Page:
Sunday, September 1, 2013

Heart of Worship

This morning for worship, we did something a bit different. Instead of putting a great deal of emphasis on music, we chose instead to focus on silence, rest, and stillness. The service was inspired by the summer of favorite hymns, and by one of our favorite "Hymn Stories," the story behind Matt Redman's "Heart of Worship." Here is the Hymn story as I read it this morning in service. 

People come to church for a lot of different reasons.

Some come to be seen, they believe it is good for their reputation.

Some come because that is what their family has always done, it is routine.

Some come because they want to feel superior to someone else, they may think, "So-and-so really needs to hear that sermon," but never apply the messages to themselves.

Some come to socialize. Singles may even come to find a "Good Christian spouse."

Some come expecting worship to make them feel good, a "God-fix" to get through the week.

Some come to be entertained.

There may be many other reasons people come. Not all of them are bad, but many still miss the point. They show apathy toward worship, and little regard for the object of our worship. 

Such was the case in our hymn story this morning. Unlike many of the other stories we have heard this summer as we looked at our favorite hymns, this last story is a contemporary one. It takes place in England in the early 1990s in a large, contemporary church. The church was going well from the outside. The numbers were up. The praise band was amazing. But the pastor began to slowly realize something wasn't right. The congregation had become apathetic toward God. They were there, much like Grandpa Walton on one of my favorite TV shows, "For the singing."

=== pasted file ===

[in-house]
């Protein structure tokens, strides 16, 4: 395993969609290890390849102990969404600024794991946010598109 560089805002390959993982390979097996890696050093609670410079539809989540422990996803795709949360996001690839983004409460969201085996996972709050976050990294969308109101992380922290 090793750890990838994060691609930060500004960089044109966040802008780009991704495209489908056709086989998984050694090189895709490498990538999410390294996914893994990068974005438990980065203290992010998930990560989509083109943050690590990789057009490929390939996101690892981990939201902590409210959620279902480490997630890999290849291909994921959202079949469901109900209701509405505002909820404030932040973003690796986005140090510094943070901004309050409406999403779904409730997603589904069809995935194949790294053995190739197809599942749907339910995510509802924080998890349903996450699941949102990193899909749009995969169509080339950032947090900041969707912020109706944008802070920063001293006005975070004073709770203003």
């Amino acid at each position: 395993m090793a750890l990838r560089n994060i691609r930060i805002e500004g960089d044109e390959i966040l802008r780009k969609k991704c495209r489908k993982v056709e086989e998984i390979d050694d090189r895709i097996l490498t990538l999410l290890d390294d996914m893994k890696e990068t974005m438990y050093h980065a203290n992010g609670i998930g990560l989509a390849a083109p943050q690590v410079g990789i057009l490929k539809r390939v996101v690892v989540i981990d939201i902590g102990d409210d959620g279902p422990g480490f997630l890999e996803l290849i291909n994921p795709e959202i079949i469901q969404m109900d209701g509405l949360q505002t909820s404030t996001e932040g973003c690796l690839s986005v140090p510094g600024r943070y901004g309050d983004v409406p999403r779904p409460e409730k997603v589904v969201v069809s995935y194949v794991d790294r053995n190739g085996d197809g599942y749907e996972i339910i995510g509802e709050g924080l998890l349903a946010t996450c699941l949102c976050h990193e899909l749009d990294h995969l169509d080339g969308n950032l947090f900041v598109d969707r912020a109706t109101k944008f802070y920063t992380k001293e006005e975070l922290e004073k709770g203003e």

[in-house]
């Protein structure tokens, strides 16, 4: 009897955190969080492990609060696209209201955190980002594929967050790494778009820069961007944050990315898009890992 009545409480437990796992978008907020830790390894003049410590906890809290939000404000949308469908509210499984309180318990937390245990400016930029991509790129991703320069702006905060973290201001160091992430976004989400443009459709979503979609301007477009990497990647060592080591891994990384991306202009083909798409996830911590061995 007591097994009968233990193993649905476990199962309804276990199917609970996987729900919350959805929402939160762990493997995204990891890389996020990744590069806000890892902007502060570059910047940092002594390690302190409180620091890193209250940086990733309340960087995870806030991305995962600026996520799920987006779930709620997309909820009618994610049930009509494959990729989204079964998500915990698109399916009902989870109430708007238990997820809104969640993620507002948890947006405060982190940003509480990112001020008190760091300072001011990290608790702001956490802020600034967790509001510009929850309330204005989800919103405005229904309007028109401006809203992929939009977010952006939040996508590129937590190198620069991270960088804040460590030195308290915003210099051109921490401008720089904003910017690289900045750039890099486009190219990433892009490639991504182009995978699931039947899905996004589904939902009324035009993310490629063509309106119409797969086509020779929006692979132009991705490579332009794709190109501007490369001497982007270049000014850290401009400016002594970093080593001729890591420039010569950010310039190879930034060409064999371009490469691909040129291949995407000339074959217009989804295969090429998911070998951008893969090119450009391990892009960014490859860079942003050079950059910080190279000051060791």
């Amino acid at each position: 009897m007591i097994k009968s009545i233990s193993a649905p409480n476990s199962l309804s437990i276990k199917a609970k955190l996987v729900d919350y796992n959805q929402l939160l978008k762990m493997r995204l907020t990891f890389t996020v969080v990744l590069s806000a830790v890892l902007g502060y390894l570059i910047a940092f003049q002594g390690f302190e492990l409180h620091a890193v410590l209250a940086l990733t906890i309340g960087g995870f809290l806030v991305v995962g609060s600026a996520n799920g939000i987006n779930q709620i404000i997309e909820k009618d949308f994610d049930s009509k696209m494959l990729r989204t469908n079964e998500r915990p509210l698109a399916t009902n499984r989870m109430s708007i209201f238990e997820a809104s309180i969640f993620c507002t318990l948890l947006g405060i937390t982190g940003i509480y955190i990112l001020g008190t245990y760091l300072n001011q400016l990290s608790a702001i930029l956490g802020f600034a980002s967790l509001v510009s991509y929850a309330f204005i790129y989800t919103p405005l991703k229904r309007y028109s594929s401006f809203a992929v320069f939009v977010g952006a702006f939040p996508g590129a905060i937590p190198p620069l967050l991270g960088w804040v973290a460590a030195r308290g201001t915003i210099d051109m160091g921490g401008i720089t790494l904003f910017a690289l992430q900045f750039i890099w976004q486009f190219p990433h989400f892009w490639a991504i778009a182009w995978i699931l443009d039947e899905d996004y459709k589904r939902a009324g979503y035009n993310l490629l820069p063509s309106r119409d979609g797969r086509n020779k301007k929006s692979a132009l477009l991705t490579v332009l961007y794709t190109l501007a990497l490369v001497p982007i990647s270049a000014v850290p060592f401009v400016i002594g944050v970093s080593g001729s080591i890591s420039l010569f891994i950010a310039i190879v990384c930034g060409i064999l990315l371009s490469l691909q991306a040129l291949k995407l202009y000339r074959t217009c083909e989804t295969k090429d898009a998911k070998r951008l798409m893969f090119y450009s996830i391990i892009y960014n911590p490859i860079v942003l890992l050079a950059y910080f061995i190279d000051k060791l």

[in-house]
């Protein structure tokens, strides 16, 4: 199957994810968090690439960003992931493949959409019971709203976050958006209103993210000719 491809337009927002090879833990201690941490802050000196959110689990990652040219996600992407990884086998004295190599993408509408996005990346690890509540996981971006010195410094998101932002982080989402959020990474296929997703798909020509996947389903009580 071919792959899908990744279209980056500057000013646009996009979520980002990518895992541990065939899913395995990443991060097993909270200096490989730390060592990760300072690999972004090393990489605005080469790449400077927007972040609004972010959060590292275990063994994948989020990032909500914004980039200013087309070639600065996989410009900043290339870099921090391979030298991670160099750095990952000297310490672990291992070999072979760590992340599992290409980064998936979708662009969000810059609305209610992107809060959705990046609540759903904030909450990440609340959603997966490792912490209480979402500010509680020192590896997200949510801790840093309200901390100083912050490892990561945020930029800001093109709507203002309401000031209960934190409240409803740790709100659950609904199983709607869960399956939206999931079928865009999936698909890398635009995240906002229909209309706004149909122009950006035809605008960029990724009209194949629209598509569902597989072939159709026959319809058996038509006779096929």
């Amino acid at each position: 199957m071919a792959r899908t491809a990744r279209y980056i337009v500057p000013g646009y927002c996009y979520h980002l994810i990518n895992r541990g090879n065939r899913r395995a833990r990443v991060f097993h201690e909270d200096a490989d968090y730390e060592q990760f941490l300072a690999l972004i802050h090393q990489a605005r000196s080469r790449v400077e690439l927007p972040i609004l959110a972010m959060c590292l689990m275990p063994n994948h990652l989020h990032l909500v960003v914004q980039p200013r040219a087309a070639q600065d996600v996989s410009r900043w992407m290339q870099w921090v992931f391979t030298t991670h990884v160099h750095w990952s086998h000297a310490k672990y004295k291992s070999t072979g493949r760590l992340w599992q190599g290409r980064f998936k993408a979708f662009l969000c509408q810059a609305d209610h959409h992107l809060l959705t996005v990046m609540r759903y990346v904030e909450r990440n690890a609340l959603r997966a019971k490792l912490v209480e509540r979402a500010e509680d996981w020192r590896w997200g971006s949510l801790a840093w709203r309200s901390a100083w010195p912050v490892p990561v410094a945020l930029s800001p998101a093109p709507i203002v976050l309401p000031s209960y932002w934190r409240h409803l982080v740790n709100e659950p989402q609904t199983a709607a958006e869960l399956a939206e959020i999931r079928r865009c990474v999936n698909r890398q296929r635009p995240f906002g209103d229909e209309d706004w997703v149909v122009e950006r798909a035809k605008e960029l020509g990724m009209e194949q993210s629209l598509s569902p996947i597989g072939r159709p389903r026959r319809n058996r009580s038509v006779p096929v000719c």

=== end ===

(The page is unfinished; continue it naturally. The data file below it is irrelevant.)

So, this pastor along with his staff, did something radical. They took away the band and the music. At first the void was filled with silence. Now, Mother Theresa was once quoted as saying, "God's first language is silence..." And I love that quote. Silence is often where we can meet God. It is where He speaks in the still small voice. It is where our faith is challenged, and where we find ourselves in awe of His creation and provision. However, in our Western, Evangelical church tradition silence is often awkward and uncomfortable, especially when we are gathered for worship. And so it was for this church, at first. 

Then God began to move. He began to open people up to new and creative ways to fill the silence. The congregation began to offer up new prayers, new forms of art and poetry, dramatic readings, and eventually even accapella hymns as genuine offerings to God. It was a moving and growing time for the entire congregation, including the worship leaders. At the end of the experiment, one of the leaders, Matt Redman, penned the words to the song "Heart of Worship," which we will sing later in the service. The song says this:

When the music fades, and all is stripped away, and I simply come
Longing just to bring, something that's of worth, 
That will bless your heart
I'll bring you more than a song,
For a song in itself is not what you have required
You search much deeper within through the way things appear
Your looking into my heart

I'm coming back to the heart of worship
And it's all about you, it's all about you Jesus
I'm sorry Lord for the thing I've made it
When it's all about you, it's all about you Jesus

What have you brought to Jesus today? What do you need to let go of to focus on Him? How can moments of silence bring you back to the voice of God?